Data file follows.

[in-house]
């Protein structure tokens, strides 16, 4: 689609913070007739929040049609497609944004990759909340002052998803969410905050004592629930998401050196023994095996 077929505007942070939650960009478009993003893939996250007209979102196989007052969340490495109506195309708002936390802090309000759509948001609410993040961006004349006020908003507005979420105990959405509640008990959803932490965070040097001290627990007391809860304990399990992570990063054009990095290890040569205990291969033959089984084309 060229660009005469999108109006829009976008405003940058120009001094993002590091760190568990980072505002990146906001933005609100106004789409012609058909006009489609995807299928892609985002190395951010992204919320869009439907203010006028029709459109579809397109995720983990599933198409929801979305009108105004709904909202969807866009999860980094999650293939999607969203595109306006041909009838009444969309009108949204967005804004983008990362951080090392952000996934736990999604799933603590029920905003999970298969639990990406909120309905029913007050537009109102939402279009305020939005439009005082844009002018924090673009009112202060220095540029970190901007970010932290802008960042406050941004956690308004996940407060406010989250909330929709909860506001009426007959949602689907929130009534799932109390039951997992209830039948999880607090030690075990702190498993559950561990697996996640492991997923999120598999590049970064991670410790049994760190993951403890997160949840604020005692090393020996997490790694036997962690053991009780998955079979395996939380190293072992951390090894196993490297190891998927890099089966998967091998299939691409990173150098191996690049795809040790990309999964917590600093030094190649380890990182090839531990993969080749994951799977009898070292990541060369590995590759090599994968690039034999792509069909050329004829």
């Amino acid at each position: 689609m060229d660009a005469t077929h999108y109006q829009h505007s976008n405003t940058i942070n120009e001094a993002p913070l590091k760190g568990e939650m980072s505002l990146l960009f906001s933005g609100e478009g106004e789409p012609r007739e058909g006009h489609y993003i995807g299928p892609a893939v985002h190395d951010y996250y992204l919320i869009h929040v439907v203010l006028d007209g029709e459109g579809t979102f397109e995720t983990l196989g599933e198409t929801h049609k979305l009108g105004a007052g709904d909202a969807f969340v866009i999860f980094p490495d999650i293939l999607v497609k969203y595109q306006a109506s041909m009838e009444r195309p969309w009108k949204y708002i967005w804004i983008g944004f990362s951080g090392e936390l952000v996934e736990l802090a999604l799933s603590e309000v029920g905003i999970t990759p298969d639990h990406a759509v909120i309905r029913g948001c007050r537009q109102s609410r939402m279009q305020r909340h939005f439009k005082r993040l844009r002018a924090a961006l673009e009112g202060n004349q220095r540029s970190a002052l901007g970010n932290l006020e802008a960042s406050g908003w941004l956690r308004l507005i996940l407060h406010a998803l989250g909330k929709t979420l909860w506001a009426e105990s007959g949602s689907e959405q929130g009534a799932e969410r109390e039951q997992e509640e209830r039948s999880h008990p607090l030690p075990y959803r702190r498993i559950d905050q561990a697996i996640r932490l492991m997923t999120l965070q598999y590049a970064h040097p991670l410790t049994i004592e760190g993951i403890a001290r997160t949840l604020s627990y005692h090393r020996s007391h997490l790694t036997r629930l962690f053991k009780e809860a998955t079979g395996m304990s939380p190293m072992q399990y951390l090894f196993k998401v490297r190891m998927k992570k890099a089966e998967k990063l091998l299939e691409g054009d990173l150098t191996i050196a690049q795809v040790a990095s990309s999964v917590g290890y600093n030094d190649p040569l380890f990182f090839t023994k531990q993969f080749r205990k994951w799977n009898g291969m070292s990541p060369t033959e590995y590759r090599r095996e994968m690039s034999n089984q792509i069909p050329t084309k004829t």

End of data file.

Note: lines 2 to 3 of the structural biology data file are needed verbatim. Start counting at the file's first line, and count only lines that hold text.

């Protein structure tokens, strides 16, 4: 689609913070007739929040049609497609944004990759909340002052998803969410905050004592629930998401050196023994095996 077929505007942070939650960009478009993003893939996250007209979102196989007052969340490495109506195309708002936390802090309000759509948001609410993040961006004349006020908003507005979420105990959405509640008990959803932490965070040097001290627990007391809860304990399990992570990063054009990095290890040569205990291969033959089984084309 060229660009005469999108109006829009976008405003940058120009001094993002590091760190568990980072505002990146906001933005609100106004789409012609058909006009489609995807299928892609985002190395951010992204919320869009439907203010006028029709459109579809397109995720983990599933198409929801979305009108105004709904909202969807866009999860980094999650293939999607969203595109306006041909009838009444969309009108949204967005804004983008990362951080090392952000996934736990999604799933603590029920905003999970298969639990990406909120309905029913007050537009109102939402279009305020939005439009005082844009002018924090673009009112202060220095540029970190901007970010932290802008960042406050941004956690308004996940407060406010989250909330929709909860506001009426007959949602689907929130009534799932109390039951997992209830039948999880607090030690075990702190498993559950561990697996996640492991997923999120598999590049970064991670410790049994760190993951403890997160949840604020005692090393020996997490790694036997962690053991009780998955079979395996939380190293072992951390090894196993490297190891998927890099089966998967091998299939691409990173150098191996690049795809040790990309999964917590600093030094190649380890990182090839531990993969080749994951799977009898070292990541060369590995590759090599994968690039034999792509069909050329004829």
């Amino acid at each position: 689609m060229d660009a005469t077929h999108y109006q829009h505007s976008n405003t940058i942070n120009e001094a993002p913070l590091k760190g568990e939650m980072s505002l990146l960009f906001s933005g609100e478009g106004e789409p012609r007739e058909g006009h489609y993003i995807g299928p892609a893939v985002h190395d951010y996250y992204l919320i869009h929040v439907v203010l006028d007209g029709e459109g579809t979102f397109e995720t983990l196989g599933e198409t929801h049609k979305l009108g105004a007052g709904d909202a969807f969340v866009i999860f980094p490495d999650i293939l999607v497609k969203y595109q306006a109506s041909m009838e009444r195309p969309w009108k949204y708002i967005w804004i983008g944004f990362s951080g090392e936390l952000v996934e736990l802090a999604l799933s603590e309000v029920g905003i999970t990759p298969d639990h990406a759509v909120i309905r029913g948001c007050r537009q109102s609410r939402m279009q305020r909340h939005f439009k005082r993040l844009r002018a924090a961006l673009e009112g202060n004349q220095r540029s970190a002052l901007g970010n932290l006020e802008a960042s406050g908003w941004l956690r308004l507005i996940l407060h406010a998803l989250g909330k929709t979420l909860w506001a009426e105990s007959g949602s689907e959405q929130g009534a799932e969410r109390e039951q997992e509640e209830r039948s999880h008990p607090l030690p075990y959803r702190r498993i559950d905050q561990a697996i996640r932490l492991m997923t999120l965070q598999y590049a970064h040097p991670l410790t049994i004592e760190g993951i403890a001290r997160t949840l604020s627990y005692h090393r020996s007391h997490l790694t036997r629930l962690f053991k009780e809860a998955t079979g395996m304990s939380p190293m072992q399990y951390l090894f196993k998401v490297r190891m998927k992570k890099a089966e998967k990063l091998l299939e691409g054009d990173l150098t191996i050196a690049q795809v040790a990095s990309s999964v917590g290890y600093n030094d190649p040569l380890f990182f090839t023994k531990q993969f080749r205990k994951w799977n009898g291969m070292s990541p060369t033959e590995y590759r090599r095996e994968m690039s034999n089984q792509i069909p050329t084309k004829t």